boss

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English[edit]

Pronunciation[edit]

Etymology 1[edit]

From Middle English bos, bose, boce, from Old French boce (lump, bulge, protuberance, knot), from Old Frankish *bottja ("a shoot, sprout"; whence also Italian boccia, bocciolo (bud); Italian bozzo (bump); French bosse (bump,hump)), a derivative of Old Frankish *bōtan (to push, thrust, strike, beat), from Proto-Germanic *bautaną (to push, beat), from Proto-Indo-European *bʰÀud-, *bʰÀu- (to beat, push, strike). Cognate with Old Frisian botta (a shock, thrust, blow), Middle Low German bote, bōte (bundle of flax), Old High German bōzo (bundle of flax), Old High German bōz (a blow). More at beat.

Noun[edit]

boss (plural bosses)

  1. A swelling, lump or protuberance in an animal, person or object.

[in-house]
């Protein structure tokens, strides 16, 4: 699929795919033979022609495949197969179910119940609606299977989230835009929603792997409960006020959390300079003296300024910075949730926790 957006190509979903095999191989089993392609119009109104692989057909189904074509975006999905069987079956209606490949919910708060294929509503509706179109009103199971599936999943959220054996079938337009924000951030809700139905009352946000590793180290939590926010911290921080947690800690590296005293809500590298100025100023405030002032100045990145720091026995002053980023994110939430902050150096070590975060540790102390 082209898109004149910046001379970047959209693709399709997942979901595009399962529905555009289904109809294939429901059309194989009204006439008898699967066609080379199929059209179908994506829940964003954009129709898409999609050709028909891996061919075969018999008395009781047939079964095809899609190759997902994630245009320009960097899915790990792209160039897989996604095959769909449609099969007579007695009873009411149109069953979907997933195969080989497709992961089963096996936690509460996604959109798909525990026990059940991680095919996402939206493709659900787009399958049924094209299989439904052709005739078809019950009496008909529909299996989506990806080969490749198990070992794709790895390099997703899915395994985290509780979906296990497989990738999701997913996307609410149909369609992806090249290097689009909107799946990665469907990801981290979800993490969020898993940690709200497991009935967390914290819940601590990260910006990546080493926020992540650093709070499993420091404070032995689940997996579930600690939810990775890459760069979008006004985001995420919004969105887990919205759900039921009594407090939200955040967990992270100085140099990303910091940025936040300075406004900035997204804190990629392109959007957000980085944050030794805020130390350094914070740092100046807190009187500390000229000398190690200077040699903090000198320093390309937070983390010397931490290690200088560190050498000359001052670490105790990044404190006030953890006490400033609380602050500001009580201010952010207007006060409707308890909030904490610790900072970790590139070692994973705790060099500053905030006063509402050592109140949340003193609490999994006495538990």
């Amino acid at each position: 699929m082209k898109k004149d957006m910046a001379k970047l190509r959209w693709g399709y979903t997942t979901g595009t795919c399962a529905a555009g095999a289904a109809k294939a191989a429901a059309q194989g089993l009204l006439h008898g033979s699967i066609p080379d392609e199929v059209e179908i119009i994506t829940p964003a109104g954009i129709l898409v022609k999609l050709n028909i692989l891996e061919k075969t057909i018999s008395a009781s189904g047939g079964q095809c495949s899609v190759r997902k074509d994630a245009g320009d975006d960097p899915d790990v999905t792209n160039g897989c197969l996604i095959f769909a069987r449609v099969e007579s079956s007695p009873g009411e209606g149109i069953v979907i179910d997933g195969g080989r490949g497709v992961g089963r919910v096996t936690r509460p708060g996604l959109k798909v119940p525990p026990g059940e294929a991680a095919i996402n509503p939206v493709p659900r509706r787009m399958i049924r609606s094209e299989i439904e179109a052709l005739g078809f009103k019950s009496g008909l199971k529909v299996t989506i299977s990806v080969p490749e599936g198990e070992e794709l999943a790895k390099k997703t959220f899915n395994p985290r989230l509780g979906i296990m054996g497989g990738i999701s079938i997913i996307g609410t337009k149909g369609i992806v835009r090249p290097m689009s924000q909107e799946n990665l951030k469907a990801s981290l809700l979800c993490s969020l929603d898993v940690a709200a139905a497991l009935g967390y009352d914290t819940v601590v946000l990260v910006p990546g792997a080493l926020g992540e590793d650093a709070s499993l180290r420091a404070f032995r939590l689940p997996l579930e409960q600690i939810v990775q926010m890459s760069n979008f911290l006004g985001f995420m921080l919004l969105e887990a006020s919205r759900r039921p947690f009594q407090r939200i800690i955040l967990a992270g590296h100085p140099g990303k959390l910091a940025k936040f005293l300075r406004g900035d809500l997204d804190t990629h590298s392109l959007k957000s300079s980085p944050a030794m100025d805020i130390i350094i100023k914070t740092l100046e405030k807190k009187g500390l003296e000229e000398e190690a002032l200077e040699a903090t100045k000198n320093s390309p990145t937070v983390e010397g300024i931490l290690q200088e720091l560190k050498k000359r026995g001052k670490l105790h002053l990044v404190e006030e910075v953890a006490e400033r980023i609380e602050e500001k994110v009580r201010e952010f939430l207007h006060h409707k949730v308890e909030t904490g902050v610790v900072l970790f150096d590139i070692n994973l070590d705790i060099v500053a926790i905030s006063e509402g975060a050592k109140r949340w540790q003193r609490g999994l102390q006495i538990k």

2. (geology) A lump-like mass of rock, especially one projecting through a stratum of different rock.
  3. A convex protuberance in hammered work, especially the rounded projection in the centre of a shield.
  4. (mechanics) A protrusion, frequently a cylinder of material that extends beyond a hole.
  5. (architecture) A knob or projection, usually at the intersection of ribs in a vault.
  6. (archery) the target block, made of foam but historically made of hay bales, to which a target face is attached.
  7. A wooden vessel for the mortar used in tiling or masonry, hung by a hook from the laths, or from the rounds of a ladder.
    (Can we find and add a quotation of Gwilt to this entry?)
  8. A head or reservoir of water.
Derived terms[edit]
Translations[edit]

Verb[edit]

boss (third-person singular simple present bosses, present participle bossing, simple past and past participle bossed)

  1. (transitive) To decorate with bosses; to emboss.

Etymology 2[edit]

Apparently a corruption of bass.

Noun[edit]

boss (plural bosses)

  1. (obsolete) A hassock or small seat, especially made from a bundle of straw.
    • 1916, James Joyce, Portrait of the Artist as a Young Man, Macmillan Press Ltd, paperback, 36: